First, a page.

Wi-Fi integration works pretty well for what it is but there is definitely room for improvement. Most of the flaws of the game's offline component extend here as well except they're that much more of an annoyance. Accidentally clicking Fold or All In is that much more frustrating online than it is offline. Added to this, the game has a 30 second timer for each player on their turn and some opponents take way too long just to decide to Fold. Although it's great that the developers allowed the player enough time to select what they wanted to do on their turn, the game just doesn't flow as well when you have to wait so much. It would've been better if the timer was reduced, perhaps to 15 or even 20 seconds. Even despite these little nitpicks, the game is still enjoyable to play online and ultimately, it's what adds replay value to the game.

    It's very easy to take one look at Texas Hold'em Tournament and write it off for its simplistic presentation but the fact of the matter is, the game offers great value for a measly 500 Points. Sure Digital Leisure could've done a bit better in certain areas but what you have here is a solid, poker game with online play to boot. Despite the lack of any sort of creativity on the part of the developers, the game is a decent translation of the popular card game and fans of the game should be pleased with what's on offer here. While some may find themselves disappointed with the simplicity, others who give this game a look will be pleasantly surprised with how enjoyable it can be, especially when playing online. We also recommend the game to those who enjoyed playing Texas Hold'em in Clubhouse Games on the DS. We doubt that this will be the last time a poker game hits the WiiWare service but for now, Texas Hold'em Tournament is great value at such a budget price.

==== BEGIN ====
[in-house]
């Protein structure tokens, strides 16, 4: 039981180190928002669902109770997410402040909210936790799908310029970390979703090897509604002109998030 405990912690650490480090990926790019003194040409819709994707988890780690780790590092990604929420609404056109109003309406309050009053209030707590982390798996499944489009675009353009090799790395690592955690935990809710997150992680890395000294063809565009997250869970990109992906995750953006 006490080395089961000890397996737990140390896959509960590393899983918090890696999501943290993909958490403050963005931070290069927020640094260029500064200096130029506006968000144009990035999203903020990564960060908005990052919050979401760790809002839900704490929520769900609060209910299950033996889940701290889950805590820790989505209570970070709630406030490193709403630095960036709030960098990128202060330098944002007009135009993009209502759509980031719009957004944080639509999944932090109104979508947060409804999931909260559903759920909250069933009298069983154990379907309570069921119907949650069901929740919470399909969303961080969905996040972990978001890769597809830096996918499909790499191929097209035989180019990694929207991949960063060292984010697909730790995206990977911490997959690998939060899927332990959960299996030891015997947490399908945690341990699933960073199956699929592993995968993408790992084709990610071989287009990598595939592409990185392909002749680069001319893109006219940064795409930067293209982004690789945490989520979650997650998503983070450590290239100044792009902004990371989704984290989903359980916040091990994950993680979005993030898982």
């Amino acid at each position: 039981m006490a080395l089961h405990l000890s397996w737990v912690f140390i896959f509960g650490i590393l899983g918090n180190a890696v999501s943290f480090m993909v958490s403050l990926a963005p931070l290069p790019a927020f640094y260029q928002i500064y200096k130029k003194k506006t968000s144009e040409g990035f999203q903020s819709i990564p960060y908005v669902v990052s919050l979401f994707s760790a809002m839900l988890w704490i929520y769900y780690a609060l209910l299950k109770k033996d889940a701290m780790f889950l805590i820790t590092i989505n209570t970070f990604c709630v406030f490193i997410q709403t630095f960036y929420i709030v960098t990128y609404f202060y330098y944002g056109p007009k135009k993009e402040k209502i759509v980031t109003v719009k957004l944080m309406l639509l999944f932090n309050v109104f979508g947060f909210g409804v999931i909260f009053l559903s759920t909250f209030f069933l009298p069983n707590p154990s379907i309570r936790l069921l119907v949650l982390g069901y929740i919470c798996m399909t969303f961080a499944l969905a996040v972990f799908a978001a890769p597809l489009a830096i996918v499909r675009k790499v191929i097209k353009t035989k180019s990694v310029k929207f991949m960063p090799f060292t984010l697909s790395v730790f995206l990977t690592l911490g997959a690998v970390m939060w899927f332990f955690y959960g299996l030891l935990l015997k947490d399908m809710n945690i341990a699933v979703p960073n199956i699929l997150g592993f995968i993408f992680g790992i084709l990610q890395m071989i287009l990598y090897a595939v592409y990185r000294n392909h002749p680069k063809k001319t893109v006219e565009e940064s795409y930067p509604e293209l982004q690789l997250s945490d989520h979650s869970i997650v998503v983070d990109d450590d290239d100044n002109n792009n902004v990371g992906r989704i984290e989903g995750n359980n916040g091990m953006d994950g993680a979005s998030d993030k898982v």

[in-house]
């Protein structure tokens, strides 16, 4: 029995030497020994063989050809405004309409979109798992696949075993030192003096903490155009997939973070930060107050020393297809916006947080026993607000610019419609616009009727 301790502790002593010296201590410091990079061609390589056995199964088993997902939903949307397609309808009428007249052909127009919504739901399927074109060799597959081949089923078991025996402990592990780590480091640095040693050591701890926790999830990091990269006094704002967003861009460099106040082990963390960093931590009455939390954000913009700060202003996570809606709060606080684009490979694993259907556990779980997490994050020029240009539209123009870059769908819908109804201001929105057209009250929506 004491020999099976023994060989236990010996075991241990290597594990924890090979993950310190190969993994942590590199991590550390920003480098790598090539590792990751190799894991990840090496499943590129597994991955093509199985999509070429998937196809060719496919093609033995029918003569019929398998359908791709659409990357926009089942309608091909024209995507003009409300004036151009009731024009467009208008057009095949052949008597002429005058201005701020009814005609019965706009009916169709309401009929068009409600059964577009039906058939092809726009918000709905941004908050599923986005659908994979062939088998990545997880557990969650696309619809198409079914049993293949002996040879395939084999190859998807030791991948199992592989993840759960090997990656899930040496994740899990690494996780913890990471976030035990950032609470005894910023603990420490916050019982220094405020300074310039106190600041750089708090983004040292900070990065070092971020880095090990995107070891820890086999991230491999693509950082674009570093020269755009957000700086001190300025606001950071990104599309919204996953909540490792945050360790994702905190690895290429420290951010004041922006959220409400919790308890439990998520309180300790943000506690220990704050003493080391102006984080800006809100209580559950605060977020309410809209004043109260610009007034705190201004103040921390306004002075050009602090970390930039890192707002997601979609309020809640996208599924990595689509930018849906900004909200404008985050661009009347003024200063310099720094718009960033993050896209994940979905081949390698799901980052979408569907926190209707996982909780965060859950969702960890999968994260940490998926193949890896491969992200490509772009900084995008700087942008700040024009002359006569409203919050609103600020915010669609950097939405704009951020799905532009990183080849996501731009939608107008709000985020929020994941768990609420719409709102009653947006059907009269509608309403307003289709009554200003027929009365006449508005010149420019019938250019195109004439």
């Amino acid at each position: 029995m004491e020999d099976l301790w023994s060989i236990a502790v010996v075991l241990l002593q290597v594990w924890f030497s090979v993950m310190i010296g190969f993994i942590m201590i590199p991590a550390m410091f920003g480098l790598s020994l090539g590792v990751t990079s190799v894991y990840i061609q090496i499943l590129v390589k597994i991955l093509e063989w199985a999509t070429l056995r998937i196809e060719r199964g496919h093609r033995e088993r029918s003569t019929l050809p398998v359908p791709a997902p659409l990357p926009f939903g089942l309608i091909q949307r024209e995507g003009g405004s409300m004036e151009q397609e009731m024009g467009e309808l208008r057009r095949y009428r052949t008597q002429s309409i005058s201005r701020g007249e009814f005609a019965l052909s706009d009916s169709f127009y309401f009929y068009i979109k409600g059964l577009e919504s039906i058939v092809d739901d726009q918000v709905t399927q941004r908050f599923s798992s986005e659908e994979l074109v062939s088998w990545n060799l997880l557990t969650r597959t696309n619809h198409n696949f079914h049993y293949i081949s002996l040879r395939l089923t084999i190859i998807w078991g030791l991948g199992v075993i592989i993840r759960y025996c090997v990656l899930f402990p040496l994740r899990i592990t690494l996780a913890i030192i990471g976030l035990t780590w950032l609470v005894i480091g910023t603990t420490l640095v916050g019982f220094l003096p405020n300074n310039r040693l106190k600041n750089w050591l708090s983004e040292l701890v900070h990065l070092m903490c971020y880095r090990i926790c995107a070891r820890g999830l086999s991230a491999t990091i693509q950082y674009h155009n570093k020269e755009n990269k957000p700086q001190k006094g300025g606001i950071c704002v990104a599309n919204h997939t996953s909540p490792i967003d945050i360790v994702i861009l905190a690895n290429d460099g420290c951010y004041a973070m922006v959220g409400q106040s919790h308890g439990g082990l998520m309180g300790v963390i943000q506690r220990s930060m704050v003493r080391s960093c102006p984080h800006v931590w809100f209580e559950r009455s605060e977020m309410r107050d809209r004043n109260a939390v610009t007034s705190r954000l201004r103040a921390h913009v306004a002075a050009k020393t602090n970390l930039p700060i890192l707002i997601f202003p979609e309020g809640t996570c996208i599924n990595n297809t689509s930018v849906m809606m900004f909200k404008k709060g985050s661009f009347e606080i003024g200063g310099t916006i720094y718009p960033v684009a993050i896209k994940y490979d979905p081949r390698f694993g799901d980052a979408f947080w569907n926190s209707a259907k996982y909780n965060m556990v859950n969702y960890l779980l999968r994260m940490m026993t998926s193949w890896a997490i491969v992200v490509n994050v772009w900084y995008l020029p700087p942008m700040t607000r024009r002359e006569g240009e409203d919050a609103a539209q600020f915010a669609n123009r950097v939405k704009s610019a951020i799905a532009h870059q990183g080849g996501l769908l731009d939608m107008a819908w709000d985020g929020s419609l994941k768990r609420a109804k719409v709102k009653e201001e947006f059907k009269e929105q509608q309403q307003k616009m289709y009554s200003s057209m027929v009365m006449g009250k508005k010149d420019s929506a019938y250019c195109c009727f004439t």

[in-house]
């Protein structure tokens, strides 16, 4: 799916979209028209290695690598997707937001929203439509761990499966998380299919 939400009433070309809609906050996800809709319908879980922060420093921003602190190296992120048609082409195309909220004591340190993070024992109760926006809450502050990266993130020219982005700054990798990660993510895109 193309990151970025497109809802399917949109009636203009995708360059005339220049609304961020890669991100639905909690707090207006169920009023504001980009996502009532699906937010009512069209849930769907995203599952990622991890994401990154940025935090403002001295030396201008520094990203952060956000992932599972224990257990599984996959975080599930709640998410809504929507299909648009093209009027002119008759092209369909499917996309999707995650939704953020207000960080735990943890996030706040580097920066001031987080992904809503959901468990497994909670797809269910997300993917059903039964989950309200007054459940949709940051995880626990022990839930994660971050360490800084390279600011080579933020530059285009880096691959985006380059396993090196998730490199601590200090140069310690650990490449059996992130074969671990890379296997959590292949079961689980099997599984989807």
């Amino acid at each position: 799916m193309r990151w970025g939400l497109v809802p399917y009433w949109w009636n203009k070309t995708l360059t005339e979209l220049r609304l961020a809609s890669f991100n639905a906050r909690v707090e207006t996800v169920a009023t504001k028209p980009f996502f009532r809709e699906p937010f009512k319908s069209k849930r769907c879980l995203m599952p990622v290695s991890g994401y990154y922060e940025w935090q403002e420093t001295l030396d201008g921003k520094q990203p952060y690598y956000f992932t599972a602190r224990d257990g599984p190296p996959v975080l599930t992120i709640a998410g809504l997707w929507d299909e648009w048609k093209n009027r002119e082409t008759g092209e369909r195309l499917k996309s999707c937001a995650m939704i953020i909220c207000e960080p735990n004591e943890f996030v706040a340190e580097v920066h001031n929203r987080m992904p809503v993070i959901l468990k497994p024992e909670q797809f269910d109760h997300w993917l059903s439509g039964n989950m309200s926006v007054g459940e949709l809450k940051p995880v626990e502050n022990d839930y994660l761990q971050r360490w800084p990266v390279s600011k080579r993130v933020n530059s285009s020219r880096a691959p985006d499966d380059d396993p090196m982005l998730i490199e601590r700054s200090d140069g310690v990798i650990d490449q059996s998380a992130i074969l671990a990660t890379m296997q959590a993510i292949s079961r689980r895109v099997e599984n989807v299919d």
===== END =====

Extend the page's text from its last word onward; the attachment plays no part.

20/30 - Okay/Average

Gameplay 7/10  - Game progression flows rather nicely save for a few hiccups in the mechanics; easy-to-use controls
Presentation 6/10 - Notably lacking in the graphics department, plain music; menu layouts get the job done
Enjoyment 4/5 - Those who enjoy games of this genre will especially enjoy online play; some may come away unimpressed
Extra Content 3/5 - Unlockable costumes, beating tournaments and online play will satisfy most; commendation due for Mii support

Equivalent to a score of 67% (percentage score is approximate and based solely on the previously stated rating)

Texas Hold'em Tournament
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Review by KnucklesSonic8